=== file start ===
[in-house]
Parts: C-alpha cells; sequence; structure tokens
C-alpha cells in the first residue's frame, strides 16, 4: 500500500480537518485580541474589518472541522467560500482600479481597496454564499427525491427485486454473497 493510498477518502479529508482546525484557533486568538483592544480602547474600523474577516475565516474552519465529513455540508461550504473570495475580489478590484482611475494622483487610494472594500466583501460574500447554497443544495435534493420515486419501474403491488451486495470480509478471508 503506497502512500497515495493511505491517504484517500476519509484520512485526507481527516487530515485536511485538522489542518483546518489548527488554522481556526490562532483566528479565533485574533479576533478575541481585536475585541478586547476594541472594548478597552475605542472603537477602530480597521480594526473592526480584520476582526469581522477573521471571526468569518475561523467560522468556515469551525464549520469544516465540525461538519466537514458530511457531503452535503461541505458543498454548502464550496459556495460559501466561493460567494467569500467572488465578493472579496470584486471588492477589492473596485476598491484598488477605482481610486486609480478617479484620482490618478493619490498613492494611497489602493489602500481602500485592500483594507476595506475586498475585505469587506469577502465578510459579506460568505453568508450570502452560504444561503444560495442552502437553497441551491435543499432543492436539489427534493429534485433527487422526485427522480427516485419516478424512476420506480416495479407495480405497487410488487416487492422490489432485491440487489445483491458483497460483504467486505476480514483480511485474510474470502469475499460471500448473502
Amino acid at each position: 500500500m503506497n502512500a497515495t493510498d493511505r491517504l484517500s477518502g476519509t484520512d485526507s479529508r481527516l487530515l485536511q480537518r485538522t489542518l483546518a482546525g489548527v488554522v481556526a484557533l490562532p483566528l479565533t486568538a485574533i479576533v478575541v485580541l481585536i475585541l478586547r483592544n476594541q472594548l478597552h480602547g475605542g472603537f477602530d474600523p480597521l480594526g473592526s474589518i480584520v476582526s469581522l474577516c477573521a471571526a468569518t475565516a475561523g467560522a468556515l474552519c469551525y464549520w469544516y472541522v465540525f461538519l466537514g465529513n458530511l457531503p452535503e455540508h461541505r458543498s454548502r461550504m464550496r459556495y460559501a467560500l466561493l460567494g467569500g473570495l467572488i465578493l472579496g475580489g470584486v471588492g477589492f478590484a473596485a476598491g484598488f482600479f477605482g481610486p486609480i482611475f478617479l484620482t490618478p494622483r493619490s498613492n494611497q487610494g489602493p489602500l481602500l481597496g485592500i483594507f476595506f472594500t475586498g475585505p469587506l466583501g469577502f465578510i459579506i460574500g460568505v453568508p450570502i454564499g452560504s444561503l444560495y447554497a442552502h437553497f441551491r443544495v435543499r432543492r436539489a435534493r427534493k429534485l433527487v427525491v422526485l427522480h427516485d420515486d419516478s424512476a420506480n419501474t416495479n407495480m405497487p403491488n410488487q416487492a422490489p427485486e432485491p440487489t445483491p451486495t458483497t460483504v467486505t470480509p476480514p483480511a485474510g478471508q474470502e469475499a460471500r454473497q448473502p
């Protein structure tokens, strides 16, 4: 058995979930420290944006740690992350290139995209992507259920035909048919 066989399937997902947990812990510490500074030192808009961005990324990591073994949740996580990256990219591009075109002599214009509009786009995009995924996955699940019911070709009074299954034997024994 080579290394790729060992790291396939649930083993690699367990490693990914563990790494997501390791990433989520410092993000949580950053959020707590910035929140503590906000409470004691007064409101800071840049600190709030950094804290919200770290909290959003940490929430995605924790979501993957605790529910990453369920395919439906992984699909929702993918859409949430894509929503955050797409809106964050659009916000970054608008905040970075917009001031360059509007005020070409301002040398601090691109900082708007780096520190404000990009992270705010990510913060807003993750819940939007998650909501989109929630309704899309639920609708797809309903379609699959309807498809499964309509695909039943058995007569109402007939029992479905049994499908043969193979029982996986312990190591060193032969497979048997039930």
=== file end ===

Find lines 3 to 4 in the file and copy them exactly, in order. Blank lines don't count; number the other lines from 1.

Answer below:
C-alpha cells in the first residue's frame, strides 16, 4: 500500500480537518485580541474589518472541522467560500482600479481597496454564499427525491427485486454473497 493510498477518502479529508482546525484557533486568538483592544480602547474600523474577516475565516474552519465529513455540508461550504473570495475580489478590484482611475494622483487610494472594500466583501460574500447554497443544495435534493420515486419501474403491488451486495470480509478471508 503506497502512500497515495493511505491517504484517500476519509484520512485526507481527516487530515485536511485538522489542518483546518489548527488554522481556526490562532483566528479565533485574533479576533478575541481585536475585541478586547476594541472594548478597552475605542472603537477602530480597521480594526473592526480584520476582526469581522477573521471571526468569518475561523467560522468556515469551525464549520469544516465540525461538519466537514458530511457531503452535503461541505458543498454548502464550496459556495460559501466561493460567494467569500467572488465578493472579496470584486471588492477589492473596485476598491484598488477605482481610486486609480478617479484620482490618478493619490498613492494611497489602493489602500481602500485592500483594507476595506475586498475585505469587506469577502465578510459579506460568505453568508450570502452560504444561503444560495442552502437553497441551491435543499432543492436539489427534493429534485433527487422526485427522480427516485419516478424512476420506480416495479407495480405497487410488487416487492422490489432485491440487489445483491458483497460483504467486505476480514483480511485474510474470502469475499460471500448473502
Amino acid at each position: 500500500m503506497n502512500a497515495t493510498d493511505r491517504l484517500s477518502g476519509t484520512d485526507s479529508r481527516l487530515l485536511q480537518r485538522t489542518l483546518a482546525g489548527v488554522v481556526a484557533l490562532p483566528l479565533t486568538a485574533i479576533v478575541v485580541l481585536i475585541l478586547r483592544n476594541q472594548l478597552h480602547g475605542g472603537f477602530d474600523p480597521l480594526g473592526s474589518i480584520v476582526s469581522l474577516c477573521a471571526a468569518t475565516a475561523g467560522a468556515l474552519c469551525y464549520w469544516y472541522v465540525f461538519l466537514g465529513n458530511l457531503p452535503e455540508h461541505r458543498s454548502r461550504m464550496r459556495y460559501a467560500l466561493l460567494g467569500g473570495l467572488i465578493l472579496g475580489g470584486v471588492g477589492f478590484a473596485a476598491g484598488f482600479f477605482g481610486p486609480i482611475f478617479l484620482t490618478p494622483r493619490s498613492n494611497q487610494g489602493p489602500l481602500l481597496g485592500i483594507f476595506f472594500t475586498g475585505p469587506l466583501g469577502f465578510i459579506i460574500g460568505v453568508p450570502i454564499g452560504s444561503l444560495y447554497a442552502h437553497f441551491r443544495v435543499r432543492r436539489a435534493r427534493k429534485l433527487v427525491v422526485l427522480h427516485d420515486d419516478s424512476a420506480n419501474t416495479n407495480m405497487p403491488n410488487q416487492a422490489p427485486e432485491p440487489t445483491p451486495t458483497t460483504v467486505t470480509p476480514p483480511a485474510g478471508q474470502e469475499a460471500r454473497q448473502p